Pain scores were unaffected by the preoperative alignment of the spine in the sagittal plane after microendoscopic laminotomy in patients with lumbar spinal canal stenosis, according to the results of a recently publish study.
Researchers retrospectively reviewed prospectively collected surgical data for 88 patients with lumbar spinal canal stenosis (LSS) who ranged in age from 39 years to 86 years. The minimum clinical and radiographic follow-up was 6 months, and outcomes were compared between patients with a preoperative sagittal vertical axis (SVA) of 50 mm or greater (forward-bending trunk ‘F’ group) and a control group of patients with a preoperative SVA of less than 50 mm.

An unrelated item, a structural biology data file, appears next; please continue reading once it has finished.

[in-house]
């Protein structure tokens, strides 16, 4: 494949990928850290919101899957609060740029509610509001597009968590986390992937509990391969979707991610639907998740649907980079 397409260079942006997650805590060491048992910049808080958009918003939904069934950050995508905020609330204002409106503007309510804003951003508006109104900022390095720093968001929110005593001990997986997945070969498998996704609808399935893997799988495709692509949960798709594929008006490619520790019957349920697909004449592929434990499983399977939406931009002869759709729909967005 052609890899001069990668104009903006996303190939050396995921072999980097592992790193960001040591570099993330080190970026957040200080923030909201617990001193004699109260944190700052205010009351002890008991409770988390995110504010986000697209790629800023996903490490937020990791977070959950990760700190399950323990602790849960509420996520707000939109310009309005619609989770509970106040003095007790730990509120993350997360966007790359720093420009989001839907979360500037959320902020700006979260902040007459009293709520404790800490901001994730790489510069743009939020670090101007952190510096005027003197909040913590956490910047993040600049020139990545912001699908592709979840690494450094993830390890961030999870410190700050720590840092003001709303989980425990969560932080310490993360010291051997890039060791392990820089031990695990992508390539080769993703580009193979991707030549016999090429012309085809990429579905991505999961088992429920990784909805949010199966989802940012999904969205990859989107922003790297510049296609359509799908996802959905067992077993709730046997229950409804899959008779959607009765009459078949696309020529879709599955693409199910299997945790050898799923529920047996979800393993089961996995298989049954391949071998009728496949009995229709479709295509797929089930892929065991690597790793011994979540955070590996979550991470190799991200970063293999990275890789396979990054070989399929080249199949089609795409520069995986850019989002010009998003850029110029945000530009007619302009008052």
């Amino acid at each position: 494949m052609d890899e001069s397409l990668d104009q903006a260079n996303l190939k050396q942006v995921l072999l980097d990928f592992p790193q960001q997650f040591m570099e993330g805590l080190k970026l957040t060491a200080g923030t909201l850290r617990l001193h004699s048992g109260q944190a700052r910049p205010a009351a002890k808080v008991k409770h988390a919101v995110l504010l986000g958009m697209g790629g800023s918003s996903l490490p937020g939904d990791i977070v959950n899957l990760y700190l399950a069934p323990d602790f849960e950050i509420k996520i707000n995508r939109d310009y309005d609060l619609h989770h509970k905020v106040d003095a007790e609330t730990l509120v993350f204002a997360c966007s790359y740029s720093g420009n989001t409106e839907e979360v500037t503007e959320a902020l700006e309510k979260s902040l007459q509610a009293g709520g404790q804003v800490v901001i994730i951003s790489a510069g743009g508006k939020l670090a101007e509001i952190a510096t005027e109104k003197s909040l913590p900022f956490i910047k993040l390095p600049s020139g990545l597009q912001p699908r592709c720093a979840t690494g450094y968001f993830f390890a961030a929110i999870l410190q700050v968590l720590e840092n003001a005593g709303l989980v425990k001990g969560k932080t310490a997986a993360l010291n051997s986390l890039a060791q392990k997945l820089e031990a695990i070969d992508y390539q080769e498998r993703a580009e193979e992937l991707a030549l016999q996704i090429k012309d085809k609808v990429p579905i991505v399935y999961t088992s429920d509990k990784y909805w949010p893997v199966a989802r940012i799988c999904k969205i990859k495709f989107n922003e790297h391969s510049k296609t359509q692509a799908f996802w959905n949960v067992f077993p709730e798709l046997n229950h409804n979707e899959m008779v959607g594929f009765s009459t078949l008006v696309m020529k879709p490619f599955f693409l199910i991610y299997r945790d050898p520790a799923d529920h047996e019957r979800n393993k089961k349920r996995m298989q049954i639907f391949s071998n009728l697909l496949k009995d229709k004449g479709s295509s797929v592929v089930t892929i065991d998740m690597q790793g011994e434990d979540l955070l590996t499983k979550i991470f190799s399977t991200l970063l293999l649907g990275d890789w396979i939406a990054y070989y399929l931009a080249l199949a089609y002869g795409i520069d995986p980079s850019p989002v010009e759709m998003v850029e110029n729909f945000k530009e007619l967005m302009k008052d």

Results showed the mean SVA was 81 mm for patients in the F group and 22 mm among patients in the control group. There were no significant differences observed between the groups in the Japanese Orthopaedic Association pain score improvement or the VAS score for leg numbness at final follow-up, according to the researchers. The JOA score improvement ratio for the F group was 73.3% vs. 77.1% for the control group, and the VAS score for leg numbness was 23.6 mm vs. 24.0 mm, respectively.
The researchers found that although the preoperative alignment of the spine in the sagittal plane did not affect JOA pain scores, patients with preoperative anterior translation of the C7 plumb line tended to have more low-back pain. – by Robert Linnehan
Disclosure: The researchers report no relevant financial disclosures.